Presented in 
November 2008


Off The Wall Plunges into The Vortex
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In 1924, playwrights and novelists like Noel Coward and E.M. Forster had to disguise homosexual themes by cloaking them in metaphor and innuendo.This fact makes Coward's first huge success, The Vortex, all the more amazing. In it's own time the play was so controversial that Coward had trouble getting it staged, and it was called vulgar trash by many a critic.

Noel Coward, the master of sparkling, brittle but often shallow social comedy, writing a trashy vulgar play? The Vortex raised the veil on masked innuendo and dealt quite openly with topics such as, older women with young male lovers, rampant drug use in the '20's, and homosexuality. The first two acts of this now classic play, display all the wit and charm of Coward's later award winning comedies, but the third act takes a most unusual dramatic twist. The play today would best be described as a melodrama, but it truly defies any category.

Florence Lancaster, a famously self-indulgent older married woman has taken a very young lover. Her friends put up with her latest attempt at "staying young" and her husband remains sadder but wiser by ignoring it. Her beloved son, Nicky returns from Paris with a fiancee, which rather shocks Florence, as she refuses to see her son as grown up,and anyway, everyone more or less suspects Nicky is gay. Everyone except Nicky himself, who  has taken to drugs in his attempts to ignore the truth about himself. Mother and son clash in one of the stage's most famous or infamous third acts ever written. Throw into this mix an ageless Coward-type homosexual who flings sarcastic remarks about with alarming accuracy, an over the top Opera diva, a manipulative young fiancee, a dim-witted boyfriend, and one sane, sound understanding friend, and you have a magnificent evening of theatre.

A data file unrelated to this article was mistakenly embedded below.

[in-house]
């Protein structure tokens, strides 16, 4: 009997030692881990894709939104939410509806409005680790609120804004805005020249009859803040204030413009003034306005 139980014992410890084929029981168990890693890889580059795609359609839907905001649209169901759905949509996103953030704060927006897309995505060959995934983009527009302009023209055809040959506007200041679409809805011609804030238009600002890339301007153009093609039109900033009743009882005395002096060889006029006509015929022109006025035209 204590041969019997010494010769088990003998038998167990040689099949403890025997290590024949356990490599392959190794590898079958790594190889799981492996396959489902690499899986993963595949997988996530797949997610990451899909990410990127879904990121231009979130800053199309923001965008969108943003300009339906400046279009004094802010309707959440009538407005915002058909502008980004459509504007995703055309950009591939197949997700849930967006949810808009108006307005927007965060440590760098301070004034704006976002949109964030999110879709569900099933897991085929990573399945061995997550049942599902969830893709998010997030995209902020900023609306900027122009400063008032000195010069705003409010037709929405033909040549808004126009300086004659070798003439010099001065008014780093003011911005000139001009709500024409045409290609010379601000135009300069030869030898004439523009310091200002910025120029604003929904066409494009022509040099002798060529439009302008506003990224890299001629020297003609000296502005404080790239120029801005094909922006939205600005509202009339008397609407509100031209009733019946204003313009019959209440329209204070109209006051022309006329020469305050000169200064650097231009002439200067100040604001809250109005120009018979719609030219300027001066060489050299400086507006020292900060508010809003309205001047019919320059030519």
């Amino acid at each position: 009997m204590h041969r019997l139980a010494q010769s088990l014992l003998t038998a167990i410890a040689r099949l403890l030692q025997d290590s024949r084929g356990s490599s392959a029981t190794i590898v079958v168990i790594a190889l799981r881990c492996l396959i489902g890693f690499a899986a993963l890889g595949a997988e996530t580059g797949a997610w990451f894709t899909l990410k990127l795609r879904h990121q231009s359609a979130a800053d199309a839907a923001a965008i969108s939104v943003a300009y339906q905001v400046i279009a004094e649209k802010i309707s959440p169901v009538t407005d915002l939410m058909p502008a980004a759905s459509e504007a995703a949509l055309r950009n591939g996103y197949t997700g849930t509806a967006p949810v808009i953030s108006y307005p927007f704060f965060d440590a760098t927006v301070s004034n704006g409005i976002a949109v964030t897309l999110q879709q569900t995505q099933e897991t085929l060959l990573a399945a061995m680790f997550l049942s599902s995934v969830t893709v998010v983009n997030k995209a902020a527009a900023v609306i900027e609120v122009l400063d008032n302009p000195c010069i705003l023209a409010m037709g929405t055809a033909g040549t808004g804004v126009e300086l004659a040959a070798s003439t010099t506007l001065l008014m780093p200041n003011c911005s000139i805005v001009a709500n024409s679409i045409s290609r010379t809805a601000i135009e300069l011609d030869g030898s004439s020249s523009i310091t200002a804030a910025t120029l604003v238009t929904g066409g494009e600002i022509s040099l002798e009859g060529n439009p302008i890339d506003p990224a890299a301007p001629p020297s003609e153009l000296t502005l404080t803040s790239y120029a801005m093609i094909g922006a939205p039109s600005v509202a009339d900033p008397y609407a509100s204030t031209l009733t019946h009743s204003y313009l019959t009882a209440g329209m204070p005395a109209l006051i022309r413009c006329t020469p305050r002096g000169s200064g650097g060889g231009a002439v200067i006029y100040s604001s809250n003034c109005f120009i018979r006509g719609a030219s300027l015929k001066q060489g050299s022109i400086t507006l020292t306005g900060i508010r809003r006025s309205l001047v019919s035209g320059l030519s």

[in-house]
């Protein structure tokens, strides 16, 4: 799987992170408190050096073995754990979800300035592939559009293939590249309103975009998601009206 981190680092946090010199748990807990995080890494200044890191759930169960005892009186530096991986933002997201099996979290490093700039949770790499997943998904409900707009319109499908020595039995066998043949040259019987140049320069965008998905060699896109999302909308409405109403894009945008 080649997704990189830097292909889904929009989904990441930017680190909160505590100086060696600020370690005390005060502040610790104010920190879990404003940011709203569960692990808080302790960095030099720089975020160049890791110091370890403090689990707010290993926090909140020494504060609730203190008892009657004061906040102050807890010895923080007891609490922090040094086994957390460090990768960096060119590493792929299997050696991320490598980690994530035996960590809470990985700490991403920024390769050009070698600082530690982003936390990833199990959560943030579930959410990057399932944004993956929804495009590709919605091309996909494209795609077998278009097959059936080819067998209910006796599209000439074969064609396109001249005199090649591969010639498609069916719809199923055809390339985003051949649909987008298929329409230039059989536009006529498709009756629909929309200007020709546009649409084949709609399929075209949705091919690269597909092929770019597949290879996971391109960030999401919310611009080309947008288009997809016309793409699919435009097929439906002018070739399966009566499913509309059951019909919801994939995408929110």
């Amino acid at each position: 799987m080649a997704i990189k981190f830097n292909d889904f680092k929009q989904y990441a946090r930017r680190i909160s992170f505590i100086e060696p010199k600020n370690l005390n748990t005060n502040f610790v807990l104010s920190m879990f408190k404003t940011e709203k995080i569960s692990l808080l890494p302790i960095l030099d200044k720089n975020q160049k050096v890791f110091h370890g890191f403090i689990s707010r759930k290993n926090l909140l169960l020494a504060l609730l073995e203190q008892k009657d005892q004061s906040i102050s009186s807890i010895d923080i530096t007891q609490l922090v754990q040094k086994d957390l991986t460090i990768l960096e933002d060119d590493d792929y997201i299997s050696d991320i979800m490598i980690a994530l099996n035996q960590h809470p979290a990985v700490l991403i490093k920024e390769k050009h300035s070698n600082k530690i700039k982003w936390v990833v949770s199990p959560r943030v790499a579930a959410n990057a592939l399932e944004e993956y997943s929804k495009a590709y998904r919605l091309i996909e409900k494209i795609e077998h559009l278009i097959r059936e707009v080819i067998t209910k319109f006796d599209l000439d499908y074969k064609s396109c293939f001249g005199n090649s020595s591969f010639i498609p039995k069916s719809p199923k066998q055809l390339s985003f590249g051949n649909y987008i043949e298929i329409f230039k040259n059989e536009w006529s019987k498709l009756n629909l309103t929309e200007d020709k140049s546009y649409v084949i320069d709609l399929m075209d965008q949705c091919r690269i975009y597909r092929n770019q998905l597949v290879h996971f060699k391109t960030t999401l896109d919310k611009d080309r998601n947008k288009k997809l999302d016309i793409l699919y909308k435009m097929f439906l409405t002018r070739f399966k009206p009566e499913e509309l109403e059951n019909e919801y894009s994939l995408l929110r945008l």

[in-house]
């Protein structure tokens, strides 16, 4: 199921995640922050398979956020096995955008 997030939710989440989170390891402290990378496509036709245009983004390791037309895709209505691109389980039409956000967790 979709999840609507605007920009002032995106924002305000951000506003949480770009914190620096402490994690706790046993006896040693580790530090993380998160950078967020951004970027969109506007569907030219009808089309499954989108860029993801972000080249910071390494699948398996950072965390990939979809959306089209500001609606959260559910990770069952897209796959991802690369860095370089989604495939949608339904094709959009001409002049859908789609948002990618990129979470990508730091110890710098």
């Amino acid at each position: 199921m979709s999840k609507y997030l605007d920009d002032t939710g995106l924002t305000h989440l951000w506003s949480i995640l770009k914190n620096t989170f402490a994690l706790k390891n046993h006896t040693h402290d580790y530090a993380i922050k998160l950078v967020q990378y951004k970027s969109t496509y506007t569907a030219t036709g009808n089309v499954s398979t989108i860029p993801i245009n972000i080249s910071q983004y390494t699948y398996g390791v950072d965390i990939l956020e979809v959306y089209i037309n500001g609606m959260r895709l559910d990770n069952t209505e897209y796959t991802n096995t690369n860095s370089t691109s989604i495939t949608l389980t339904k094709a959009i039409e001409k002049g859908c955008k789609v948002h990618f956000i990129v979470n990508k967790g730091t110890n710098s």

Off The Wall Theatre presented a rare production of Noel Coward's The Vortex at their tiny theatre on Wells Street in November. Dale Gutzman directed and played Pauncfort Quentin, a quintessential Coward character, the multi-talented Marilyn White played Florence Lancaster, and Jeremy Welter played Nicky her son. Welter, in the previous season, played Hamlet at Off The Wall to White's Gertrude. Carole Herbstreit-Kalinyen played the loyal down to earth friend, Helen Saville, Liz Mistele played Bunty Mainwaring, Nicky's fiancee, and Alex Hall played Tom Veryan, Florence's boy-toy. Donna Lobacz was the eccentric opera singer Clara Hibbert, Lawrence Lukasavage was the long suffering husband, David. Also in the cast were Sandy Lewis as Preston, the maid and Kurtis Witzelsteiner as a radical playwright.

Off The Wall Theatre was turned into three intimate settings by technical director David Roper, and the audience actually sat in the drawing room with the characters. 

The Vortex was revived in London's West End in its last season, and remains an important piece of theatrical history, as well as a lively and vital entertainment.